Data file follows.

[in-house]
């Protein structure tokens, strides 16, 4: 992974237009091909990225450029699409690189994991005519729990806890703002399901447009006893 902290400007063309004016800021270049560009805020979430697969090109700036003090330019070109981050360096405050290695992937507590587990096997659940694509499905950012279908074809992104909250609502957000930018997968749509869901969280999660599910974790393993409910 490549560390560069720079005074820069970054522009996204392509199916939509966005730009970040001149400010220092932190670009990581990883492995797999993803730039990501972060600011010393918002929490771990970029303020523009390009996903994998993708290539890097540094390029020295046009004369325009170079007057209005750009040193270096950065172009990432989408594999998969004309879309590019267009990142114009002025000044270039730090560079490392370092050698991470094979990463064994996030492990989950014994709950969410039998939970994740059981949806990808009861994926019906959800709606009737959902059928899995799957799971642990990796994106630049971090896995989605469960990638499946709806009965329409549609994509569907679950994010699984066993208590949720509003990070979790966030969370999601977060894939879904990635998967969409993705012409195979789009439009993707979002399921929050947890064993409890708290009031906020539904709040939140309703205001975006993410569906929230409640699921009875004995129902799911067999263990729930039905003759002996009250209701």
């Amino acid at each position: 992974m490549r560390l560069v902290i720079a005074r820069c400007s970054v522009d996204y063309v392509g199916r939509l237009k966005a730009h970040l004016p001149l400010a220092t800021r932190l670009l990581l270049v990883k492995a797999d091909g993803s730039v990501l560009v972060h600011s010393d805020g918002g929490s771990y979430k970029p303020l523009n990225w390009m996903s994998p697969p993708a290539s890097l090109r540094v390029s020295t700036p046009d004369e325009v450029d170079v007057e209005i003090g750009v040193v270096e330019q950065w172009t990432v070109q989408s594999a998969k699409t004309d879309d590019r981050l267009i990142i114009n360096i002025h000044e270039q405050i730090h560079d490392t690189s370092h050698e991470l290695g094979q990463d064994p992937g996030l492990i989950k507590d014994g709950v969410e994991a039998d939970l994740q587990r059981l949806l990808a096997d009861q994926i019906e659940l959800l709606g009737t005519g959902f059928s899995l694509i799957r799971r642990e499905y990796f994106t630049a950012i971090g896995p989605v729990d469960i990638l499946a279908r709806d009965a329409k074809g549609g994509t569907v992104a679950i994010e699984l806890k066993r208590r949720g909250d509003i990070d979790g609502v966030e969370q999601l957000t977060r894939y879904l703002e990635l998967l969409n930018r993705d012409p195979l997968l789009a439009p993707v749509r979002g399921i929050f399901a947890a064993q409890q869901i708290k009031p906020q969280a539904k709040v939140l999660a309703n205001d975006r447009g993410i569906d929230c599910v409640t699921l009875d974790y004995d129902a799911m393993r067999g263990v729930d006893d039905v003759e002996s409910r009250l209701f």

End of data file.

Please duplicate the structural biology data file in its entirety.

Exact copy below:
[in-house]
């Protein structure tokens, strides 16, 4: 992974237009091909990225450029699409690189994991005519729990806890703002399901447009006893 902290400007063309004016800021270049560009805020979430697969090109700036003090330019070109981050360096405050290695992937507590587990096997659940694509499905950012279908074809992104909250609502957000930018997968749509869901969280999660599910974790393993409910 490549560390560069720079005074820069970054522009996204392509199916939509966005730009970040001149400010220092932190670009990581990883492995797999993803730039990501972060600011010393918002929490771990970029303020523009390009996903994998993708290539890097540094390029020295046009004369325009170079007057209005750009040193270096950065172009990432989408594999998969004309879309590019267009990142114009002025000044270039730090560079490392370092050698991470094979990463064994996030492990989950014994709950969410039998939970994740059981949806990808009861994926019906959800709606009737959902059928899995799957799971642990990796994106630049971090896995989605469960990638499946709806009965329409549609994509569907679950994010699984066993208590949720509003990070979790966030969370999601977060894939879904990635998967969409993705012409195979789009439009993707979002399921929050947890064993409890708290009031906020539904709040939140309703205001975006993410569906929230409640699921009875004995129902799911067999263990729930039905003759002996009250209701």
């Amino acid at each position: 992974m490549r560390l560069v902290i720079a005074r820069c400007s970054v522009d996204y063309v392509g199916r939509l237009k966005a730009h970040l004016p001149l400010a220092t800021r932190l670009l990581l270049v990883k492995a797999d091909g993803s730039v990501l560009v972060h600011s010393d805020g918002g929490s771990y979430k970029p303020l523009n990225w390009m996903s994998p697969p993708a290539s890097l090109r540094v390029s020295t700036p046009d004369e325009v450029d170079v007057e209005i003090g750009v040193v270096e330019q950065w172009t990432v070109q989408s594999a998969k699409t004309d879309d590019r981050l267009i990142i114009n360096i002025h000044e270039q405050i730090h560079d490392t690189s370092h050698e991470l290695g094979q990463d064994p992937g996030l492990i989950k507590d014994g709950v969410e994991a039998d939970l994740q587990r059981l949806l990808a096997d009861q994926i019906e659940l959800l709606g009737t005519g959902f059928s899995l694509i799957r799971r642990e499905y990796f994106t630049a950012i971090g896995p989605v729990d469960i990638l499946a279908r709806d009965a329409k074809g549609g994509t569907v992104a679950i994010e699984l806890k066993r208590r949720g909250d509003i990070d979790g609502v966030e969370q999601l957000t977060r894939y879904l703002e990635l998967l969409n930018r993705d012409p195979l997968l789009a439009p993707v749509r979002g399921i929050f399901a947890a064993q409890q869901i708290k009031p906020q969280a539904k709040v939140l999660a309703n205001d975006r447009g993410i569906d929230c599910v409640t699921l009875d974790y004995d129902a799911m393993r067999g263990v729930d006893d039905v003759e002996s409910r009250l209701f």